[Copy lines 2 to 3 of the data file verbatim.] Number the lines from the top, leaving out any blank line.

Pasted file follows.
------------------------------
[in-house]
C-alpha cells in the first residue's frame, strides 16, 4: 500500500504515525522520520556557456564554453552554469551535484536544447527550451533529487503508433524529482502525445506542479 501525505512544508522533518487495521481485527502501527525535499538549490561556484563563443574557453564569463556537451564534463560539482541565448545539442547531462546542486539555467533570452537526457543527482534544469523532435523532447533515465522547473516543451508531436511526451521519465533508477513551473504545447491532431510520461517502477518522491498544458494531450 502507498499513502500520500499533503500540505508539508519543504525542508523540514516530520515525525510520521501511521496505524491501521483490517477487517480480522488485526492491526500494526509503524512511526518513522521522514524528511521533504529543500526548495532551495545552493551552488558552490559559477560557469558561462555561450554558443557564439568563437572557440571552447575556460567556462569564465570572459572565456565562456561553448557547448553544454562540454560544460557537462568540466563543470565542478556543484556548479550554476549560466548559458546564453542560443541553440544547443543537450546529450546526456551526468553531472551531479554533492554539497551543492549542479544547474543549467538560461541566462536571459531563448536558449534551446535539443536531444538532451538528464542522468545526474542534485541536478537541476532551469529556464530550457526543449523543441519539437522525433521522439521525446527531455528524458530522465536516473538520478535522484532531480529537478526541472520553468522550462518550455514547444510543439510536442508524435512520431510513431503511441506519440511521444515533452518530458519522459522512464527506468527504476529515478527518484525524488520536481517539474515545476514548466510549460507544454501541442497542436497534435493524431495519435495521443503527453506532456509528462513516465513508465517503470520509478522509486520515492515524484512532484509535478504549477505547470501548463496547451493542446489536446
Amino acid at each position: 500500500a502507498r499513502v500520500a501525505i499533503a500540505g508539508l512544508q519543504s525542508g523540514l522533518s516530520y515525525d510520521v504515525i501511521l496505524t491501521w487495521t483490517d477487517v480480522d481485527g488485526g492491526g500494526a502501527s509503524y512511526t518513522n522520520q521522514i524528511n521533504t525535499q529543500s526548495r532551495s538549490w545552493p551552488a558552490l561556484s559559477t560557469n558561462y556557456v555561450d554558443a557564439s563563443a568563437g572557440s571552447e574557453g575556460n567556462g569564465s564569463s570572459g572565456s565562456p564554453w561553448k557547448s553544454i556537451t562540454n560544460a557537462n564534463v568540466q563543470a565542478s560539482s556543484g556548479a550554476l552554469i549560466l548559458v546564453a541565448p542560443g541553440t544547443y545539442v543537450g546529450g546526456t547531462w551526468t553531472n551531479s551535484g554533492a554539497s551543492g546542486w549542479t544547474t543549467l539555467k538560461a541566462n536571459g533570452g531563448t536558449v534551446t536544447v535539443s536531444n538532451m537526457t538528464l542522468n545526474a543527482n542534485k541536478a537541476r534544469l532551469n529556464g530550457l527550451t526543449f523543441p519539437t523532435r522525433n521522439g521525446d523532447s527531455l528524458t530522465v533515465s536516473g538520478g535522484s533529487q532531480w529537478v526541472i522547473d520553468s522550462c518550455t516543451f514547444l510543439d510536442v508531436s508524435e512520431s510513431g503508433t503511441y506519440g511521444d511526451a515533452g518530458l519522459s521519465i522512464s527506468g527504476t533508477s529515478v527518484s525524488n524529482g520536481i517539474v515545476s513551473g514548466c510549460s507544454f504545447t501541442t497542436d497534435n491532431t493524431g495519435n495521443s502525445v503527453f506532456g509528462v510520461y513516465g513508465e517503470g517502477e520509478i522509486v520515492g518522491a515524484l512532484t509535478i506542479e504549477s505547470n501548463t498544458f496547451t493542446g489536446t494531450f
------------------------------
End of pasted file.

C-alpha cells in the first residue's frame, strides 16, 4: 500500500504515525522520520556557456564554453552554469551535484536544447527550451533529487503508433524529482502525445506542479 501525505512544508522533518487495521481485527502501527525535499538549490561556484563563443574557453564569463556537451564534463560539482541565448545539442547531462546542486539555467533570452537526457543527482534544469523532435523532447533515465522547473516543451508531436511526451521519465533508477513551473504545447491532431510520461517502477518522491498544458494531450 502507498499513502500520500499533503500540505508539508519543504525542508523540514516530520515525525510520521501511521496505524491501521483490517477487517480480522488485526492491526500494526509503524512511526518513522521522514524528511521533504529543500526548495532551495545552493551552488558552490559559477560557469558561462555561450554558443557564439568563437572557440571552447575556460567556462569564465570572459572565456565562456561553448557547448553544454562540454560544460557537462568540466563543470565542478556543484556548479550554476549560466548559458546564453542560443541553440544547443543537450546529450546526456551526468553531472551531479554533492554539497551543492549542479544547474543549467538560461541566462536571459531563448536558449534551446535539443536531444538532451538528464542522468545526474542534485541536478537541476532551469529556464530550457526543449523543441519539437522525433521522439521525446527531455528524458530522465536516473538520478535522484532531480529537478526541472520553468522550462518550455514547444510543439510536442508524435512520431510513431503511441506519440511521444515533452518530458519522459522512464527506468527504476529515478527518484525524488520536481517539474515545476514548466510549460507544454501541442497542436497534435493524431495519435495521443503527453506532456509528462513516465513508465517503470520509478522509486520515492515524484512532484509535478504549477505547470501548463496547451493542446489536446
Amino acid at each position: 500500500a502507498r499513502v500520500a501525505i499533503a500540505g508539508l512544508q519543504s525542508g523540514l522533518s516530520y515525525d510520521v504515525i501511521l496505524t491501521w487495521t483490517d477487517v480480522d481485527g488485526g492491526g500494526a502501527s509503524y512511526t518513522n522520520q521522514i524528511n521533504t525535499q529543500s526548495r532551495s538549490w545552493p551552488a558552490l561556484s559559477t560557469n558561462y556557456v555561450d554558443a557564439s563563443a568563437g572557440s571552447e574557453g575556460n567556462g569564465s564569463s570572459g572565456s565562456p564554453w561553448k557547448s553544454i556537451t562540454n560544460a557537462n564534463v568540466q563543470a565542478s560539482s556543484g556548479a550554476l552554469i549560466l548559458v546564453a541565448p542560443g541553440t544547443y545539442v543537450g546529450g546526456t547531462w551526468t553531472n551531479s551535484g554533492a554539497s551543492g546542486w549542479t544547474t543549467l539555467k538560461a541566462n536571459g533570452g531563448t536558449v534551446t536544447v535539443s536531444n538532451m537526457t538528464l542522468n545526474a543527482n542534485k541536478a537541476r534544469l532551469n529556464g530550457l527550451t526543449f523543441p519539437t523532435r522525433n521522439g521525446d523532447s527531455l528524458t530522465v533515465s536516473g538520478g535522484s533529487q532531480w529537478v526541472i522547473d520553468s522550462c518550455t516543451f514547444l510543439d510536442v508531436s508524435e512520431s510513431g503508433t503511441y506519440g511521444d511526451a515533452g518530458l519522459s521519465i522512464s527506468g527504476t533508477s529515478v527518484s525524488n524529482g520536481i517539474v515545476s513551473g514548466c510549460s507544454f504545447t501541442t497542436d497534435n491532431t493524431g495519435n495521443s502525445v503527453f506532456g509528462v510520461y513516465g513508465e517503470g517502477e520509478i522509486v520515492g518522491a515524484l512532484t509535478i506542479e504549477s505547470n501548463t498544458f496547451t493542446g489536446t494531450f